Found on Ironman.com and written by Nancy Clark
The middle of winter, with rampant flu bugs and and darkness plaguing our days, is a good time to be reminded that exercise is the best medicine on the market. With two-thirds of Americans either overweight or obese, and healthcare costs (to say nothing of quality-of-life costs) rising rapidly, the dangers are obvious. Below, tips compiled from the annual meeting of the American College Sports Medicine offer motivation and direction when the going gets tough. Let them remind you that a wise food and exercise program is far better than taking anything that comes in pill form.
1. Less isn’t always more: To lose weight, you need to create an energy deficit. But is it true the less you eat, the more weight you will lose? No. A big slashing of calories poorly predicts how much weight you will lose because your body adapts to perceived “famine’ conditions by conserving energy.
2. Little by little: In a three-month study, young, healthy women were given a diet to lose weight. One diet had a moderate (-400) calorie deficit; this group lost six pounds in three months. The other diet had a severe (-850) calorie deficit; that group lost only 8 pounds. This was far less than predicted and related to a drop in resting metabolic rate. The body’s ability to conserve energy is quite powerful. If you want to lose weight, plan to chip off just a few hundred calories at the end of the day, rather than starve yourself by under-eating all day.
3. Say goodbye to crash diets. Men especially who want to lose weight should not crash diet. They will lose not only muscle but also testosterone (a muscle-building hormone). In a three-week study, soldiers ate a high protein diet (three times the RDA; 2.4 grams of pro per kilogram per day) but under-ate calories by 40 percent below the amount needed to maintain weight. While the very high protein intake helped counter loss of muscle, it did not maintain testosterone levels. Remember: chipping off a few hundred calories is preferable to a chopping off a thousand. Two fewer cans of soda or beer a day can make a difference in weight.
4. Frequency isn’t everything: Are dieters better off eating three small meals plus three small snacks—or eating the same amount of calories but in just two meals? As far as satiety is concerned, no. For two weeks, obese middle-age women ate calorie-controlled packets of food either two or six times a day. Either way, the subjects reported being hungry. Eating six smaller meals did not appear to improve appetite response. So take your choice how often you want to eat, being sure to keep the total calories within the budget.
5. No magic in this mug: Many dieters drink coffee for breakfast, swearing it curbs their morning hunger pangs. Yet, a study with 12 subjects reported no differences in appetite (and subsequent food intake) when their breakfast and mid-morning beverages were 1) water, 2) water and caffeine, and 3) decaffeinated coffee. At lunch (4.5 hours after breakfast), the subjects reported similar amounts of hunger and ate similar amount of calories, regardless of their caffeine intake. The coffee did not effectively curb their appetites.
6. Move less, eat less. What happens to food intake when healthy college men who exercise regularly are told to sit for 10 additional hours a week for eight weeks? They eat less! At baseline, the subjects ate about 2,600 calories a day (47 percent carb, 18 percent protein, and 32 percent fat). When they were told to be more sedentary, they intuitively ate less than baseline. They chose the same foods, just smaller portions. Only one of the eight subjects ate more than at baseline. The moral of the study: If you get injured and cannot exercise, your body can naturally desire fewer calories. The trick is to listen to your body’s cues.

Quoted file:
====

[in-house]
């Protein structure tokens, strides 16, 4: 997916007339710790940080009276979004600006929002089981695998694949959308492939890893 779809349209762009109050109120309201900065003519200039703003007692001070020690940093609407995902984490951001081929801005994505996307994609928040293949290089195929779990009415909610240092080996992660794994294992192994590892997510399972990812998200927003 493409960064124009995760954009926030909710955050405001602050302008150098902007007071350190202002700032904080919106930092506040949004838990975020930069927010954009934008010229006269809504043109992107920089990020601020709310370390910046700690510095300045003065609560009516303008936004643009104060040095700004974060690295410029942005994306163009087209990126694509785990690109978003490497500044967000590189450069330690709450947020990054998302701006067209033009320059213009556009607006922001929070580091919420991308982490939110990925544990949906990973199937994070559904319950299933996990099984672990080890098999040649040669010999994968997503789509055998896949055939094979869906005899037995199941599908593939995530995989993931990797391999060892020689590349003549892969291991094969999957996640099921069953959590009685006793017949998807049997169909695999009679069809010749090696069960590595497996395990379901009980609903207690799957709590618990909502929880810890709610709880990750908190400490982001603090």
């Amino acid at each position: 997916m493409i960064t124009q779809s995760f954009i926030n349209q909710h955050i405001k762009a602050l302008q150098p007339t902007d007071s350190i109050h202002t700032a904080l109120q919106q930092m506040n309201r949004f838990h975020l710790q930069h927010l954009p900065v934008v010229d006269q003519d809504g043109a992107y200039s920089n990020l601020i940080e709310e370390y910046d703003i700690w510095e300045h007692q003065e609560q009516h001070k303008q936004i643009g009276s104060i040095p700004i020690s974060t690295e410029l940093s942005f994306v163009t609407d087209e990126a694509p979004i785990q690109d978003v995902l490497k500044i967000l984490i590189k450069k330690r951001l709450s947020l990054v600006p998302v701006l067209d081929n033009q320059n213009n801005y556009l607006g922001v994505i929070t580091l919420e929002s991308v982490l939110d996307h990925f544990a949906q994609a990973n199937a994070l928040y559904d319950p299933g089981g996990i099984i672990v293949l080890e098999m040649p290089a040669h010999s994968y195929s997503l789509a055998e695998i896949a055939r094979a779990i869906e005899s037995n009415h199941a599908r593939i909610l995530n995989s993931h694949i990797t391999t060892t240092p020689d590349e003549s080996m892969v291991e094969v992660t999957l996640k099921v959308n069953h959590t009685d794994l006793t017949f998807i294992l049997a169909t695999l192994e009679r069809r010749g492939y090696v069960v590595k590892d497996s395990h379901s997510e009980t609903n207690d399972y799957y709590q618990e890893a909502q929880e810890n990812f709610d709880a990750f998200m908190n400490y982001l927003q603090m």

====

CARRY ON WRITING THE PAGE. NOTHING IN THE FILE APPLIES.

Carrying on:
7. What the bugs know: Exercise can impact not only weight but also the kinds of microbes that grow in the gut. In mice, the kinds of microbes differ by 40 percent between sedentary lean and obese mice. Even mice made obese by a high fat diet—but allowed to use an exercise wheel—had a lean phenotype compared to the sedentary obese mice with no access to the exercise wheel. The exercised mice had distinctly different gut microbes. We need more research to understand how exercise impacts gut microbes in humans and how those microbes impact metabolism and weight.
8. Pump it, ladies: Female athletes commonly have low bone mineral density. Is this related to their being light in weight? Having low body fat? Less muscle? A study of 44 female D-1 athletes (from cross-country, tennis, basketball and soccer teams) suggests that bone mineral density significantly relates to muscle mass. The more muscle, the better the bone density.
9. In praise of the 15-minute mile: Does very slow walking (1 mile/hour) on a treadmill desk offer any health benefits? Yes. In a study, 32 college students consumed 300 calories of glucose and then either 1) remained sedentary for two hours or 2) for two hours, alternated walking on a treadmill workstation for 30 minutes then sitting for 30 minutes. The results suggest even very slow walking helped with blood glucose control. Any exercise is better than no exercise, it’s being sedentary that kills.
10. Go against the flow: The older we get, the less we move. Regular leisure-time exercise patterns drop from childhood to adolescence and become unacceptably low in adulthood. Is this decline related to changes in reward pathways in the brain? Researchers need more information to unravel the genetic pathways that affect exercise behavior, but before too long, we may get personalized strategies based on our genes that will increase our lifelong desire for exercise.
Boston-area sports nutritionist Nancy Clark, MS, RD, counsels casual and competitive athletes. Her Sports Nutrition Guidebook and her food guides for runners, cyclists and soccer players are available at nancyclarkrd.com.